Inconsistencies and irregularities plague pharma social compliance

January 19, 2021 · READ

Now that the COVID-19 vaccines are being distributed globally, there is a light at the end of the tunnel. A light that, while signaling a return to some sort of normalcy by year’s end, has put pharma companies in the public eye like no other time in recent memory. They are not only confronted with a complex environment of meticulous oversight of industry and government regulators but also a more complicated social media landscape.

Across the pharmaceutical industry, unreported adverse events on social media pose a growing risk of operational and reputational harm. Non-compliance can result in audits, fines, regulatory sanctions, and legal actions.

Yet, according to our Q4 2020 survey of 100 seasoned pharmacovigilance and drug safety professionals, conducted in partnership with FiercePharma, optimum compliance can be undermined by subpar record-keeping, misplaced priorities, and inconsistencies in social media monitoring—made worse by inexperienced agency partners taking on the added burden of adverse event detection. Those were just a few of the points of contention cited by pharmacovigilance leaders, especially those in multinational companies contending with country- and region-specific regulations.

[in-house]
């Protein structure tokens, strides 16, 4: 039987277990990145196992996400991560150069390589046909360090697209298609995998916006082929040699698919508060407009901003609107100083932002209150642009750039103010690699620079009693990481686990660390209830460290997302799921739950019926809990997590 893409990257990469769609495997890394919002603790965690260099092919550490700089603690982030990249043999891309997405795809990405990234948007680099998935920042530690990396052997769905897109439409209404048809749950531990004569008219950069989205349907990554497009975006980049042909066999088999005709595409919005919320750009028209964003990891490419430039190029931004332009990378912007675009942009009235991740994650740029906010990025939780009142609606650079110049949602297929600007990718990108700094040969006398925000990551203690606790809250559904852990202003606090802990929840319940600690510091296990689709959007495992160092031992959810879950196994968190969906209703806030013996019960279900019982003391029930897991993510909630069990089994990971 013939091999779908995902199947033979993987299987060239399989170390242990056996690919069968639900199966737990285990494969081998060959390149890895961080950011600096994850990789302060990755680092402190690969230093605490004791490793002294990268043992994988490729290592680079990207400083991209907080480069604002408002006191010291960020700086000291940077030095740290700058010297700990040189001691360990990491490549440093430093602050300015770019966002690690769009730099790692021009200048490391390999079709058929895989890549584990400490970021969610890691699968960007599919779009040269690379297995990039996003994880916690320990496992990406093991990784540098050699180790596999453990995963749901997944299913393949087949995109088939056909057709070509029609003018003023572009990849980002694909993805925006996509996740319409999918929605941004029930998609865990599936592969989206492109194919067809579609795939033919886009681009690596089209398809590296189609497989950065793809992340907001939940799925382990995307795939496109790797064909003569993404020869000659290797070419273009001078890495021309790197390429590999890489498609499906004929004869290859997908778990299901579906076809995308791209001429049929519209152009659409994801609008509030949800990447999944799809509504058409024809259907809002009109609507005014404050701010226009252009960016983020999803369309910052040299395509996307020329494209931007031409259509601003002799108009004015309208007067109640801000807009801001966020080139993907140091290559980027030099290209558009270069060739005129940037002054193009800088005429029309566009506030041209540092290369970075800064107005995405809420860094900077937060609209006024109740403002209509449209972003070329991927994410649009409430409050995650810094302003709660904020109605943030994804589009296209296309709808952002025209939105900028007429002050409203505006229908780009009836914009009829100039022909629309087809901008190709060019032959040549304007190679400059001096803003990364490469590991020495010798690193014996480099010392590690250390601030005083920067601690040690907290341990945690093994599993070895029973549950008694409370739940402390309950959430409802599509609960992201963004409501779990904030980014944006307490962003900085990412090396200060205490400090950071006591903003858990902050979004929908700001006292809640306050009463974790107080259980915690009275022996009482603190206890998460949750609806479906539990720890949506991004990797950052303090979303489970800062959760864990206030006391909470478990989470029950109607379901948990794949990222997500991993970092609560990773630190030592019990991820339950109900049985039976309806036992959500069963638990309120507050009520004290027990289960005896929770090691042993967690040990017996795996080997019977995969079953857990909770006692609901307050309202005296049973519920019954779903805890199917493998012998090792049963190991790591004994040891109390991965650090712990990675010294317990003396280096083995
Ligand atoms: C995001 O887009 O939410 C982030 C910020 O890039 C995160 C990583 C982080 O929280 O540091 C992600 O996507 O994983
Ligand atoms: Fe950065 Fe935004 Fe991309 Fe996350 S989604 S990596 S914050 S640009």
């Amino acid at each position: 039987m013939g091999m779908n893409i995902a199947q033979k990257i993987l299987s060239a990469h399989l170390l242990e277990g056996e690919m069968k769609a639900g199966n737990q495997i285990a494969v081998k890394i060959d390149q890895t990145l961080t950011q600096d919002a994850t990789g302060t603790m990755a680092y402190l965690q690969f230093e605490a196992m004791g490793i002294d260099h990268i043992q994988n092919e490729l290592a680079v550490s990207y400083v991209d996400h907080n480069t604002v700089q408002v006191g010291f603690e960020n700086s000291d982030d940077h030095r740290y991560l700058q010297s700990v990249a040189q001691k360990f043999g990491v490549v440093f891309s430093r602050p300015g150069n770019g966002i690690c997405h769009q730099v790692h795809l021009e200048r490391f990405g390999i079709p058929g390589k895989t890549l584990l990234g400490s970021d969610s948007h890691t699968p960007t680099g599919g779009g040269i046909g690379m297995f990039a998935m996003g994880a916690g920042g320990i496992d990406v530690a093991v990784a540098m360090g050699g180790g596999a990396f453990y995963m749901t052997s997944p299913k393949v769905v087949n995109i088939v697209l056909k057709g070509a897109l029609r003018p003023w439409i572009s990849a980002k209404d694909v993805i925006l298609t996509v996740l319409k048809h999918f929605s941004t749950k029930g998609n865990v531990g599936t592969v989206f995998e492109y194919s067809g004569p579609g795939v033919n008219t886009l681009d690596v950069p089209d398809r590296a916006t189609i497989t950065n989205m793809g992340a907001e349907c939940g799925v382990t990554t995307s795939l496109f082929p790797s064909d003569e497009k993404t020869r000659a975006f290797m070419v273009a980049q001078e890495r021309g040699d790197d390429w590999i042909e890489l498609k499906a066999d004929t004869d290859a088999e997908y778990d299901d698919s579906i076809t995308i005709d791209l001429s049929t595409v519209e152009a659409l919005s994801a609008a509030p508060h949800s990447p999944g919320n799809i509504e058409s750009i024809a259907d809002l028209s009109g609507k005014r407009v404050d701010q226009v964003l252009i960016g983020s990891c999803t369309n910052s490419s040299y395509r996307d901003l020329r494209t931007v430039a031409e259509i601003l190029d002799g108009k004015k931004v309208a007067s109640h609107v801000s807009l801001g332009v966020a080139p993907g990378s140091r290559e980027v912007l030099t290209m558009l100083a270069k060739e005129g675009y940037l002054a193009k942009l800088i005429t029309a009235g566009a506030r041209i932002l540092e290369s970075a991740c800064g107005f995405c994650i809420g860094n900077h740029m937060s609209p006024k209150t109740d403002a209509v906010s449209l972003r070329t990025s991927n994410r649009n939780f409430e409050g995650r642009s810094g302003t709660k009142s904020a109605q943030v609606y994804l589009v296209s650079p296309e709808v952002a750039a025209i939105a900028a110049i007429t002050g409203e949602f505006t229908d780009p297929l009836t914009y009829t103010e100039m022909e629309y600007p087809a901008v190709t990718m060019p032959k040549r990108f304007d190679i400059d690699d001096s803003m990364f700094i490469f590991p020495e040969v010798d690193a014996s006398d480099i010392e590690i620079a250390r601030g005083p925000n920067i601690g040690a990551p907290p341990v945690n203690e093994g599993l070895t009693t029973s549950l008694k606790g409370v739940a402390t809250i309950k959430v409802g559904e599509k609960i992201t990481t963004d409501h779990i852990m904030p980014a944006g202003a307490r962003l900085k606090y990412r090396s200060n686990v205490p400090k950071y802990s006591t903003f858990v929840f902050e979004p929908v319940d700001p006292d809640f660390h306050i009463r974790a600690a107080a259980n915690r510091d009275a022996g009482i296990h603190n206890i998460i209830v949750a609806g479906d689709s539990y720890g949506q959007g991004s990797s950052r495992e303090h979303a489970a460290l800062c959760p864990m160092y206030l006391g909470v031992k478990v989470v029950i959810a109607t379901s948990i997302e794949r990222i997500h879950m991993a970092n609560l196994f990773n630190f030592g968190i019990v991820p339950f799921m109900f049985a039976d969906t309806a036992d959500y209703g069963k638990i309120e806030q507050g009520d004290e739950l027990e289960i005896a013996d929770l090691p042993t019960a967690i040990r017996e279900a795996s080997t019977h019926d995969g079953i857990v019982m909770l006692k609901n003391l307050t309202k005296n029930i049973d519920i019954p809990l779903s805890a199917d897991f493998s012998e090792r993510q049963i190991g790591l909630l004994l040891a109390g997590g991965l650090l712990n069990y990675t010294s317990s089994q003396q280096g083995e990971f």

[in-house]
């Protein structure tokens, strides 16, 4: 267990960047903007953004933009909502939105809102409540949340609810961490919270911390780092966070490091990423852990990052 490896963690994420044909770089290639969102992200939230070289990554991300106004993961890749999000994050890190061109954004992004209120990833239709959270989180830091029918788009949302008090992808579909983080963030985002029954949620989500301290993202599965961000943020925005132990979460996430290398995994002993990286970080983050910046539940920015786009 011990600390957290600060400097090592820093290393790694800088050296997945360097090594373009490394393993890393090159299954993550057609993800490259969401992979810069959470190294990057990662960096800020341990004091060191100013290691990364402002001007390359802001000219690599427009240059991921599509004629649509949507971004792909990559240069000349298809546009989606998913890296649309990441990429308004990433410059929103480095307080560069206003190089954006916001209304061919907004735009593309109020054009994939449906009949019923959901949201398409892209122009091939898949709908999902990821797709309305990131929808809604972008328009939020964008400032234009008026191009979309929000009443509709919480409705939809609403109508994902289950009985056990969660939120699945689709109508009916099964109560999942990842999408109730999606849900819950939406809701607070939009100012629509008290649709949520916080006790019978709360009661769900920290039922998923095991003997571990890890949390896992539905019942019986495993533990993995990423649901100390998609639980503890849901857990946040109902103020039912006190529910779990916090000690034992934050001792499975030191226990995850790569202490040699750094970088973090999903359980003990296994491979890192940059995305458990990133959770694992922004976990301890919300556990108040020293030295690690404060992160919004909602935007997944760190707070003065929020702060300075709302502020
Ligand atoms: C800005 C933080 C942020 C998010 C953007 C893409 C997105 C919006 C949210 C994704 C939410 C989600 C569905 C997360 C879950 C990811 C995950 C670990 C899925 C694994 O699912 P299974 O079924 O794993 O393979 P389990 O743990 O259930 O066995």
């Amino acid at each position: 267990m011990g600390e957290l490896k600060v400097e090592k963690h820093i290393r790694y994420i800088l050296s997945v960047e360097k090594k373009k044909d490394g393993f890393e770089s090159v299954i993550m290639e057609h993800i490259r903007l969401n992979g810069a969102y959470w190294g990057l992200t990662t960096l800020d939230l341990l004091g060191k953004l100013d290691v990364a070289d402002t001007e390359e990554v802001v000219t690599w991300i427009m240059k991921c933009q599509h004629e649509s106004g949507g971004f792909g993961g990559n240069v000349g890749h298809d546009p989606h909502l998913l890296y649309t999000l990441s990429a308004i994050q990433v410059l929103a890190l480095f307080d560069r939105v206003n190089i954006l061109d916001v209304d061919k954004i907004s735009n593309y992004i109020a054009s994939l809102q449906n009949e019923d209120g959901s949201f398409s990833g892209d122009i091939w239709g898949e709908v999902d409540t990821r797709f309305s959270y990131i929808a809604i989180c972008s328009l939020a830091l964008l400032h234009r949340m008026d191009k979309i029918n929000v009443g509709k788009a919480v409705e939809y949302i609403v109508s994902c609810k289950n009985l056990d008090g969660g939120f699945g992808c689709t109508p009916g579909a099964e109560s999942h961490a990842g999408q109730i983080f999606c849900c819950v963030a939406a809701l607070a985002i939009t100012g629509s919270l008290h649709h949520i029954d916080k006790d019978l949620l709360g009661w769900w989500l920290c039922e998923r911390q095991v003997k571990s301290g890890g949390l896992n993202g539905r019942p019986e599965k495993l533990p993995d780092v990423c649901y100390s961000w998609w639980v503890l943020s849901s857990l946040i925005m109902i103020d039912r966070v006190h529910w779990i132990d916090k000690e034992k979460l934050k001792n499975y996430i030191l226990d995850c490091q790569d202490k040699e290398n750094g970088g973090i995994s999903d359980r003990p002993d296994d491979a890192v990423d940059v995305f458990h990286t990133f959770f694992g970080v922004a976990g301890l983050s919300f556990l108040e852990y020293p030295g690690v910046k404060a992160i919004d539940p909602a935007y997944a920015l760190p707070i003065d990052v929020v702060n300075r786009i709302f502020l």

Because adverse events are not always captured in clinical trials, pharma companies use post-market safety surveillance—including medical literature, observational databases, and spontaneous reports—to detect adverse reactions that may occur as the drug is used by a broader range of patients.